Rising costs on the Playstation Store

2009-02-08

When the Playstation Store first went online, with downloadable games such as flOw and Blast Factor, the price of the games was such that each, while basic, was quite a tempting prospect. While big game releases required a little thought before purchase, a couple of pounds (the early titles were almost always £3.49) seemed quite excusable as an impulse purchase. Understandably, some of the more snazzy titles (like Super Stardust HD) came in at closer to £5.00, and some of the full-blown titles like Warhawk had prices that reflected both the quality of the game and also the continued server support. However, these fair prices seem to have been largely washed away in recent times, partially - in my opinion - due to the downloadable content craze.

The new norm

Recent titles such as Cuboid are great little games, but with Cuboid arriving at a cost of £7.99, it would appear that something serious has changed in Sony's pricing scheme. There is nothing more complex, advanced, pretty or clever about Cuboid than, say, Blast Factor or Super Stardust HD, which both retailed for around half the price. Lumines is easier to forgive, given the larger volume of content available in the game, but even so, selling for £8.99, it's a significant step up from the 2007 and early 2008 prices. Other examples include Savage Moon and Soldner X, released in late 2008, all costing considerably more than titles a year ago. Crash Commando arguably justifies the expense with good online support, but the trend continues with increasing game costs. A final example: after numerous free updates for Burnout Paradise, the party pack arrived for a whopping £7.99, with little additional content. I would happily have bought the content, almost as a thank you for the previous free updates, but at that cost, I won't go near it.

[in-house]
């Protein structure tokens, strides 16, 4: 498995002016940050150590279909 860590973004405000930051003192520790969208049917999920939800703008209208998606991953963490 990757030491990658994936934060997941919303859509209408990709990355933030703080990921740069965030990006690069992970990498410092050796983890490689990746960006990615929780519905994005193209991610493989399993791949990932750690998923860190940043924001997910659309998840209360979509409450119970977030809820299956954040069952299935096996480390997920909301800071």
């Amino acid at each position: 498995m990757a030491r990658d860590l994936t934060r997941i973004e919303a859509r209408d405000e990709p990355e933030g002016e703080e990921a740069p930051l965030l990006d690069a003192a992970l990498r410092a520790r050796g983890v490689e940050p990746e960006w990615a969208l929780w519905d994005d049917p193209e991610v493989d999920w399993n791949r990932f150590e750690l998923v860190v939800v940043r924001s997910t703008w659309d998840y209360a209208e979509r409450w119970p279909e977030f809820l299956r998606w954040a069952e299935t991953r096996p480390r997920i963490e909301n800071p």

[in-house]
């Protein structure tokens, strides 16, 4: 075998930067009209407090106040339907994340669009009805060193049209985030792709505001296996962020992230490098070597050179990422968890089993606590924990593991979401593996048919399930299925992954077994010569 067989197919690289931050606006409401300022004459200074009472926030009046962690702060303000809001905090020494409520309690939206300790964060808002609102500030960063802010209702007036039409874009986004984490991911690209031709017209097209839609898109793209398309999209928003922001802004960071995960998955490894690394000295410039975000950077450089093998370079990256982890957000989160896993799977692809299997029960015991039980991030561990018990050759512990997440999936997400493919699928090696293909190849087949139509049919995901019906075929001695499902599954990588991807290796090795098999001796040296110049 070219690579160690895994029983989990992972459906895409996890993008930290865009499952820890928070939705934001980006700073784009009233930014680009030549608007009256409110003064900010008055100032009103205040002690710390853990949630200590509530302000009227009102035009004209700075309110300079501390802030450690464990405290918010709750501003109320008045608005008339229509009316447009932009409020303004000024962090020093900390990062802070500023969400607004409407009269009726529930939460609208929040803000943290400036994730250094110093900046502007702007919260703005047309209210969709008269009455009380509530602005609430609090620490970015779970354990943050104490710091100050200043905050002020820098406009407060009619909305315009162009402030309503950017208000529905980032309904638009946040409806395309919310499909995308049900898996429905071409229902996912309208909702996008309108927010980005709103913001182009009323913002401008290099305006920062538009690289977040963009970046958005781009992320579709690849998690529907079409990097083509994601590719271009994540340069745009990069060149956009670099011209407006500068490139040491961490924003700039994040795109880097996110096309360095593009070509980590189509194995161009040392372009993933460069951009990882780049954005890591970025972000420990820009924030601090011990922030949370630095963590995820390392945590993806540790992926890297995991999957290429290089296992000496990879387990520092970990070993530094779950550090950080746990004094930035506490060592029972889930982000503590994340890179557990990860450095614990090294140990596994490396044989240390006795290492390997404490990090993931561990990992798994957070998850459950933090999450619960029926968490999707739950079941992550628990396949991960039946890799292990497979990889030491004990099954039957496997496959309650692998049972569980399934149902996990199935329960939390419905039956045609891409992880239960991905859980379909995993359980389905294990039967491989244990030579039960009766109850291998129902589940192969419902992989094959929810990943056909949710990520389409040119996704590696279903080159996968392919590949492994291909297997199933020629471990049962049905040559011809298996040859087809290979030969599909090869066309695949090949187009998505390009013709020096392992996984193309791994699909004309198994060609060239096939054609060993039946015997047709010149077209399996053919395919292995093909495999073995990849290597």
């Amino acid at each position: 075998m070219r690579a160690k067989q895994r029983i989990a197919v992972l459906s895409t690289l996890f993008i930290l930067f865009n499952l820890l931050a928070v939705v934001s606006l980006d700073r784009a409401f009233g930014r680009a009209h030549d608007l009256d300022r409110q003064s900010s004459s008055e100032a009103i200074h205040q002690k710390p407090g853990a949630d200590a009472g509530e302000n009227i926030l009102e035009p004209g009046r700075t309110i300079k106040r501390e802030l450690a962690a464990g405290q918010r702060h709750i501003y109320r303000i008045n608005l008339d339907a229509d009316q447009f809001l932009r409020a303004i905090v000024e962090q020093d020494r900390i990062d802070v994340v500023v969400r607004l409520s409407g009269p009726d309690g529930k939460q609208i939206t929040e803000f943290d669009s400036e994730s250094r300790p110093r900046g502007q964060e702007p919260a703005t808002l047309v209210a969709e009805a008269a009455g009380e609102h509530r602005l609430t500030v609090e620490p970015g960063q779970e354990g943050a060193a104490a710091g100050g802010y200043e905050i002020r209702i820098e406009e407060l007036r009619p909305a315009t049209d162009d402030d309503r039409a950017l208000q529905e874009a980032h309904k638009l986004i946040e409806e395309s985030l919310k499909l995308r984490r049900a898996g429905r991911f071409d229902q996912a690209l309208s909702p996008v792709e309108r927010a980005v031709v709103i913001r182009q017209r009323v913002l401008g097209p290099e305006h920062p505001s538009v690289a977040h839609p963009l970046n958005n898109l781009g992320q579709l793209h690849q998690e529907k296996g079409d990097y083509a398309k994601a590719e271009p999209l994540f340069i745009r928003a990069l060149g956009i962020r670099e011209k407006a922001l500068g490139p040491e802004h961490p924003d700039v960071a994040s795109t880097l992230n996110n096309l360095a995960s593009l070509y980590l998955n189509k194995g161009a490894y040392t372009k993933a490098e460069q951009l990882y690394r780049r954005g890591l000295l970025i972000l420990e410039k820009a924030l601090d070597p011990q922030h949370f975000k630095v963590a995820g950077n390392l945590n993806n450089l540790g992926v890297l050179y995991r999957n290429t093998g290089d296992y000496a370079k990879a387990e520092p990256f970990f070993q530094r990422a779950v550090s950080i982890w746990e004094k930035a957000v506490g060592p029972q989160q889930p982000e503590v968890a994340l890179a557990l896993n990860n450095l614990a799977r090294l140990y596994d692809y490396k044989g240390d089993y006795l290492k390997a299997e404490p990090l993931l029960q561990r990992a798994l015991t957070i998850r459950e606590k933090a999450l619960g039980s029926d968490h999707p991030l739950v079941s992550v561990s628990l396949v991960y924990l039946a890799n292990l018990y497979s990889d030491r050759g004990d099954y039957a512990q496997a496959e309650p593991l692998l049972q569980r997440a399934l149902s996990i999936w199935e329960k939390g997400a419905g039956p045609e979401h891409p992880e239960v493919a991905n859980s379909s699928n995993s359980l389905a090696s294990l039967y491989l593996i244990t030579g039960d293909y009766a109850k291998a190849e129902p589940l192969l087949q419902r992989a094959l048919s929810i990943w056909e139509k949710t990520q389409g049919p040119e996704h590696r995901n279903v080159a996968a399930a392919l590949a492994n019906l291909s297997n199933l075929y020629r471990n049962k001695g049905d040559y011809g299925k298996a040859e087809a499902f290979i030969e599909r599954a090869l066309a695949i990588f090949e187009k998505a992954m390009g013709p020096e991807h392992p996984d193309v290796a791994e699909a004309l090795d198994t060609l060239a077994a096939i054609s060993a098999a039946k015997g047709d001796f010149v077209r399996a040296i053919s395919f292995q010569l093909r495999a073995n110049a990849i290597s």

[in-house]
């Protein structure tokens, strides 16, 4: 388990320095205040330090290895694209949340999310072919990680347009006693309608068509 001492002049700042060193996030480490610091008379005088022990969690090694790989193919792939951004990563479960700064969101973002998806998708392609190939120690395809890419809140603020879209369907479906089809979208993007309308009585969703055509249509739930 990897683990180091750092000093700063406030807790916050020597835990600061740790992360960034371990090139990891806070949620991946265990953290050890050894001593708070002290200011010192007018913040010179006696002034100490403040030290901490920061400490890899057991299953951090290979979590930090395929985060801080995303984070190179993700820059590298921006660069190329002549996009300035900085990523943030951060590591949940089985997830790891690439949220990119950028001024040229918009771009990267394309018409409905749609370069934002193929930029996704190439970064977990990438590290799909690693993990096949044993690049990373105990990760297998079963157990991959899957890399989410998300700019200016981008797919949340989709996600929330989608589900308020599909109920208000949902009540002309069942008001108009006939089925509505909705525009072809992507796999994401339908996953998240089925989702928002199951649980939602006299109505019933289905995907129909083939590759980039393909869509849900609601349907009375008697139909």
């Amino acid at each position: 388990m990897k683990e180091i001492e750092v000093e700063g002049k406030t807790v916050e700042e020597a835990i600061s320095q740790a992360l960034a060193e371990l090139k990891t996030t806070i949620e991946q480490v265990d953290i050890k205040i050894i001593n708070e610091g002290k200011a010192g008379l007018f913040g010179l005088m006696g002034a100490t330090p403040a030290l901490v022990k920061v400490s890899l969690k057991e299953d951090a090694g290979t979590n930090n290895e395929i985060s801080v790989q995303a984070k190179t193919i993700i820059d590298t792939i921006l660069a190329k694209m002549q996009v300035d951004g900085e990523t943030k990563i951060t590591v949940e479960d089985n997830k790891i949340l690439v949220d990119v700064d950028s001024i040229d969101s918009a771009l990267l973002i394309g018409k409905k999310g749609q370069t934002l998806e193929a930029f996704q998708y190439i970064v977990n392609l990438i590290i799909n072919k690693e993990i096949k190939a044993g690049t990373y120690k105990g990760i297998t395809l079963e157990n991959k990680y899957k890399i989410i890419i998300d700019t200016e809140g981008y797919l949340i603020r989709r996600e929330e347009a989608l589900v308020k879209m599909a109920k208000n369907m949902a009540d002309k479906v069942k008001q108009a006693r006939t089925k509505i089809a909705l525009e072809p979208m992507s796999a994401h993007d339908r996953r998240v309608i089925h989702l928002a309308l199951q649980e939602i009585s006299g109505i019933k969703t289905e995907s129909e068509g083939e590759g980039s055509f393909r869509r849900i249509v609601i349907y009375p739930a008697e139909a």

Who to blame?

Inflation certainly has a role to play in price rises (though less so in the current financial climate), but 200% price increases in just one year stretches that explanation significantly, particularly when disc-based games are still arriving for the same amount. Two other possibilities stand out though. Firstly, with the Playstation Store in its infancy, encouraging people to make use of the service and get into the habit of buying games was a key step requiring low prices. Now that a good number of people are hooked and happy using the service, it's easy for Sony to start bumping up prices, knowing that they still have loyal followers checking the store every Thursday. The downside, surely, is that this will still discourage newcomers, but presumably Sony have run the numbers and worked out exactly how much people can be ripped off before they stop buying (though personally my limit has now been reached, and future purchases will be considerably more thought out). The second factor may be the increase in downloadable rubbish. With LittleBigPlanet churning out new tosh every week, featuring slightly different character designs that, thanks to their resemblance to existing gaming heros, somehow justifiy extortionate costs, my argument previously was that if a full game cost £3.49, how could a single character costume possibly justify the £1.49 price tag. I should have anticipated it, but the counter to that is simply: okay, if a single character costume is £1.49, then how much can we charge for a full game? Depressing. Truly.

Concluding remarks

There seems to be little to halt the increasing prices of Sony's Playstation Store games, but hopefully a limit will be reached soon, or significant sales will be lost. Surely, since no extra work is required once the download is available, developers would rather see a million copies sold for £3.00 than half a million for £6.00? They will have returned the same amount, but sales figures will surely inspire future releases and publisher support. A balance must be reached, of course, but it is my belief that the Playstation Store has lost sight of it slightly, and must work to recover.

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